Start Reading Mode

Eight-Treasure Pudding

Features:
  • Sweet
  • 4 hrs
  • Serves 8
  • Medium

Ingredients

Share

Eight-Treasure pudding is an Indo-Chinese specialty. Unlike what most western countries expect from a pudding, this dessert is more chewy than creamy, and holds some wonderful surprises. While most traditional Chinese recipes can be too sweet, this recipe is more balanced to round out a delicious meal.

(Visited 118 times, 1 visits today)

How to make Eight Treasure Pudding

  1. Preheat oven to 350 ˚F.
  2. Lightly oil 8 custard cups (6-8 oz) and set aside for later.
  3. Rinse rice in a large sieve with cold water until it runs clear, and drains completely.
  4. Combine rice, oil, and 2 cups cold water into a 9 in round, 2-inch deep, cake pan.
  5. Pour ½ in of water into a 12 in wide deep skillet or pot.
  6. Place a metal rack – or some metal cookie cutters – in the bottom of the pot, and set the cake pan with rice on the rack and bring water to a boil.
  7. Cover the pot and let it steam on high heat.
    1. Check water level occasionally and add more as necessary until rice is cooked. This typically takes about 40 minutes.
  8. Remove pan carefully and let cool.
  9. Bring remaining 1 ½ cups of water, rock sugar, prunes, cherries, jujubes, apricots, and orange peel to a boil in a saucepan.
  10. Reduce heat, cover, and let simmer until the fruit is soft and the liquid has been reduced to about ¾ of a cup.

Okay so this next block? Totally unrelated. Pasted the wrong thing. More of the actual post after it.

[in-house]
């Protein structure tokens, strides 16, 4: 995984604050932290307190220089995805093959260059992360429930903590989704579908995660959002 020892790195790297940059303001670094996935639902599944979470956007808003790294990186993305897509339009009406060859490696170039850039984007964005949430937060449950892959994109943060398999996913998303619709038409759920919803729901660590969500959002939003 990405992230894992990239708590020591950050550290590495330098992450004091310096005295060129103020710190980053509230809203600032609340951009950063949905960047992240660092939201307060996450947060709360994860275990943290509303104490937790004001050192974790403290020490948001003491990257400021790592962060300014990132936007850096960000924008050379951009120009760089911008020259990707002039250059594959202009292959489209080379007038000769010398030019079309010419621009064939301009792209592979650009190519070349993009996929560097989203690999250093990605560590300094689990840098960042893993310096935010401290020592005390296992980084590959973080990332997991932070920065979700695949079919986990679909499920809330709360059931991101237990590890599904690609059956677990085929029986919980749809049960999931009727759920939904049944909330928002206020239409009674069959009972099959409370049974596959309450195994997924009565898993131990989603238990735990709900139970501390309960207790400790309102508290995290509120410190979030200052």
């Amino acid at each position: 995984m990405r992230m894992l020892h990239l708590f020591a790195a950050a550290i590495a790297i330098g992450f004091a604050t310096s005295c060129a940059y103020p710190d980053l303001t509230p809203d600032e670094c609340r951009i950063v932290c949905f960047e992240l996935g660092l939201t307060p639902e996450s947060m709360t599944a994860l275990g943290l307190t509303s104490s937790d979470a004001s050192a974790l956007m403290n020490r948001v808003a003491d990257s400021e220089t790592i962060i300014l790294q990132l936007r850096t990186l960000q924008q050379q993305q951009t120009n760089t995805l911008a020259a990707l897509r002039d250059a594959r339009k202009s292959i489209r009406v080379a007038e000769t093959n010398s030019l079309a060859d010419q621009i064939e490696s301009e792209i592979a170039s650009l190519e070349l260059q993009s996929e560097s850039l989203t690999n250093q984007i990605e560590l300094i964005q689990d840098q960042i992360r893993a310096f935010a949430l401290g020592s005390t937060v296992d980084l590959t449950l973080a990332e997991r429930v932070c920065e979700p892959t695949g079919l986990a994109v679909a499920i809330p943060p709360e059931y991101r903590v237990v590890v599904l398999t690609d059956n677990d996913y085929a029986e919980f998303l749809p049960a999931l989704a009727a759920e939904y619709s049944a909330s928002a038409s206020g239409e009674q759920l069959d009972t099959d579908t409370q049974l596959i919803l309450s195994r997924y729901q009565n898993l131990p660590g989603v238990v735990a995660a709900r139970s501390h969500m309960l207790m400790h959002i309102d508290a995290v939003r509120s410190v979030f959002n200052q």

Note: This should take about 45 minutes.
  11. Stir in walnuts, and let simmer for 1 minute.
  12. Drain immediately in a mesh sieve over a container, reserving the syrup and fruit in separate dishes.
  13. Remove walnuts from fruit and set aside.
  14. Place 1 walnut half in the bottom of each custard cup.
  15. Pour 2 tbsp mixed fruit in each cup, spreading evenly over the bottom.
  16. Drizzle 1 tsp of the fruit syrup you reserved over the fruit in each cup.
  17. Press 1/3 cup of sticky rice on top of each cup with damp fingertips.
  18. Make an indentation in the rice with either your finger or the back of a small spoon, and fill each indentation with 1 tsp red beans, leaving at least a ½ inch border of rice around it.
  19. Drizzle 1 tsp fruit syrup over each cup, and cover with 2 tbsp rice.
    1. Dip your measuring spoon in water to prevent the rice from sticking.
  20. Use a small piece of plastic wrap to press rice until the surface is flat. Discard plastic when done.
  21. Arrange custard cups in a 17 x 12 x 2 1/2-inch roasting pan.
  22. Oil a large sheet of heavy duty foil, cover the pan with the oiled side down and make a tight seal.
  23. Bake in a water bath for 1 hour.
  24. Let stand 5 minutes while still covered.
  25. Use a knife to loosen the rice around the edges of each cup, then invert them into a dish.
  26. Drizzle with the remaining fruit syrup and serve. 

This tasty treat is worth the time and effort it takes to make. And if you’re lucky, you might just have enough left over to take to work tomorrow in your Vaya Tyffyn lunch box! 

Trivia

There are a number of interesting legends behind the creation of this traditional Chinese dessert, named after the eight types of dried fruit and nuts that give it both its unique flavor and name. One legend states that the eight fruits stand for eight warriors that helped save China from the despotic ruler, Zhou, in 1600 BC.

 

Lian Wong

Eggless Cake
previous
Eggless Cake
fish molee
next
Fish Molee
Eggless Cake
previous
Eggless Cake
fish molee
next
Fish Molee

Add Your Comment